Tuesday, May 24, 2011

Branson's brood

Sir Richard Branson announced plans in April to import lemurs to his 120-acre private island in the Caribbean (photo here) to save them from the deforestation that threatens them in their native Madagascar. "Here on Moskito Island we've got a beautiful rainforest - we brought in experts from South Africa, and they say it would be an absolutely perfect place where lemurs can be protected and breed," he said. The idea raised red flags among conservationists, who pointed out that the introduction of non-native species often has unforeseen consequences. They pointed to the example of cane toads released in Australia and fear that the lemurs would devastate the local lizard populations like the non-native brown tree snake has done to the birds of Guam. Scientists described lemurs as "opportunistic predators," so even though they are threatened themselves, they are a threat to native species and are unsuited for the island's habitat. One biologist disagreed, explaining, “Lemurs are extremely soft on the environment. They eat mostly flowers and leaves. That doesn’t mean they’re not opportunistic if they get a chance to grab a fly or a spider.” Still, environmentalists called the plan reckless and risky.

Despite the concerns, the plan was approved by the government of the British Virgin Islands, and was to begin with a shipment of 30 ring-tailed lemurs moved from zoos in Sweden, South Africa, and Canada. 'The debate about the plight of the lemurs and what should be done about them, and whether or not my idea was a good idea or bad idea was certainly an eye-opener to me," Branson said. But after consulting with the world's leading experts on lemurs, he will house them in enclosures rather than allow them to roam free. Branson hopes to provide assurance colonies for several species of lemur should they disappear or become severely depleted in the wild.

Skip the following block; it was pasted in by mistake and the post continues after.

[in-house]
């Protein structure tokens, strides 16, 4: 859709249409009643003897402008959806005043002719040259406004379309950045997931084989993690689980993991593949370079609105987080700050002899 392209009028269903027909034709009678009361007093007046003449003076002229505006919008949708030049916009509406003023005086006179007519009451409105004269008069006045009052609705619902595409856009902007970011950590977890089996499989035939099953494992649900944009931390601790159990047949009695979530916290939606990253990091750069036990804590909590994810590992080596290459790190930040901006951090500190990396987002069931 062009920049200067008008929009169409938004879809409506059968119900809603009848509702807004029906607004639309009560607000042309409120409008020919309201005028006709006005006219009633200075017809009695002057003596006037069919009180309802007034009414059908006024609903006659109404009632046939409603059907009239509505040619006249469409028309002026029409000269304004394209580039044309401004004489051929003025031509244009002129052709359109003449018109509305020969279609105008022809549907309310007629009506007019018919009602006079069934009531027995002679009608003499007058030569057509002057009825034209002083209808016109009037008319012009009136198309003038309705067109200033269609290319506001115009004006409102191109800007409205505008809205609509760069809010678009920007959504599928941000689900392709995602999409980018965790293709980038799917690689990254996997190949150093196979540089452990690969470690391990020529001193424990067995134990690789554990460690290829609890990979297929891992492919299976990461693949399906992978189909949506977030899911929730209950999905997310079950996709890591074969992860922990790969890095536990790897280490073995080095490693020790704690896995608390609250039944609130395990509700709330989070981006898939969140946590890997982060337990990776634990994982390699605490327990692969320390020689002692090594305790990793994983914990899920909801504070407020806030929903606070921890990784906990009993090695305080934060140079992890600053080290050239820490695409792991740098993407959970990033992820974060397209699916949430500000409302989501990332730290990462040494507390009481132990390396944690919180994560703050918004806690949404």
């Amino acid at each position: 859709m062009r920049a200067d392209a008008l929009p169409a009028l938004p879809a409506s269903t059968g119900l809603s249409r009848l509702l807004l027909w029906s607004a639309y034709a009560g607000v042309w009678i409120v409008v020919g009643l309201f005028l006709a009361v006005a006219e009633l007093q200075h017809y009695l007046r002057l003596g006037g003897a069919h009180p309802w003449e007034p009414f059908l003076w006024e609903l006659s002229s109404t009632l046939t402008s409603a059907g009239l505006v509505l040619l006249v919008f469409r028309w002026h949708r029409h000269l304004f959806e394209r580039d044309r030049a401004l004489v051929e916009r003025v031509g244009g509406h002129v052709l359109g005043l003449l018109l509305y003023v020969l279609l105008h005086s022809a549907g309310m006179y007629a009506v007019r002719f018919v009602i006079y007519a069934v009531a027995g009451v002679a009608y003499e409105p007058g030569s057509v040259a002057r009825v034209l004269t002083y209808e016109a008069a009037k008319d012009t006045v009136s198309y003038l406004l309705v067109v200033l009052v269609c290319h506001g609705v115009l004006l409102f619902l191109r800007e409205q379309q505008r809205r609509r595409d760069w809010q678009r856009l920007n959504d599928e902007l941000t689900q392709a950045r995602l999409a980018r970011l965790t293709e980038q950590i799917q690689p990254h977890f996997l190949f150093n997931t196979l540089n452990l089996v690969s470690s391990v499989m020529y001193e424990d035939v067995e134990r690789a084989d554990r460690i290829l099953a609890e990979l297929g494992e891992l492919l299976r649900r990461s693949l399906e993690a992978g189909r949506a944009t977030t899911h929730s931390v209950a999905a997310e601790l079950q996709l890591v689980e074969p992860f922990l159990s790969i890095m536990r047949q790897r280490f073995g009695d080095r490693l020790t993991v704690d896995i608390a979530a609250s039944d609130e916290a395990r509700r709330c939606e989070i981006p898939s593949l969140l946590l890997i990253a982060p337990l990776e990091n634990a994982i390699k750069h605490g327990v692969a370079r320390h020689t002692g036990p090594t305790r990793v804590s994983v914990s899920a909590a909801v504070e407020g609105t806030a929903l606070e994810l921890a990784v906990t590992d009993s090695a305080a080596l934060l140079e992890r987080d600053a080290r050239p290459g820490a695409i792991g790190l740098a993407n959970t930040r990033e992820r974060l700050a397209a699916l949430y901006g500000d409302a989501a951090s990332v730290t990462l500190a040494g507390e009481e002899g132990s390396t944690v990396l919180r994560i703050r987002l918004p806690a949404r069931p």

1st image) An as yet unnamed lemur born in March at Boston's Franklin Park Zoo receiving a lick from its 1-year-old sister Salina, 2nd image) The same baby riding on the back of its 7-year-old mother Nebbie (short for Nebuchadrezzer), 3rd image) The south end of some ring-tailed lemurs going north, 4th image) Lemurs frolicking with their billionaire benefactor Branson.

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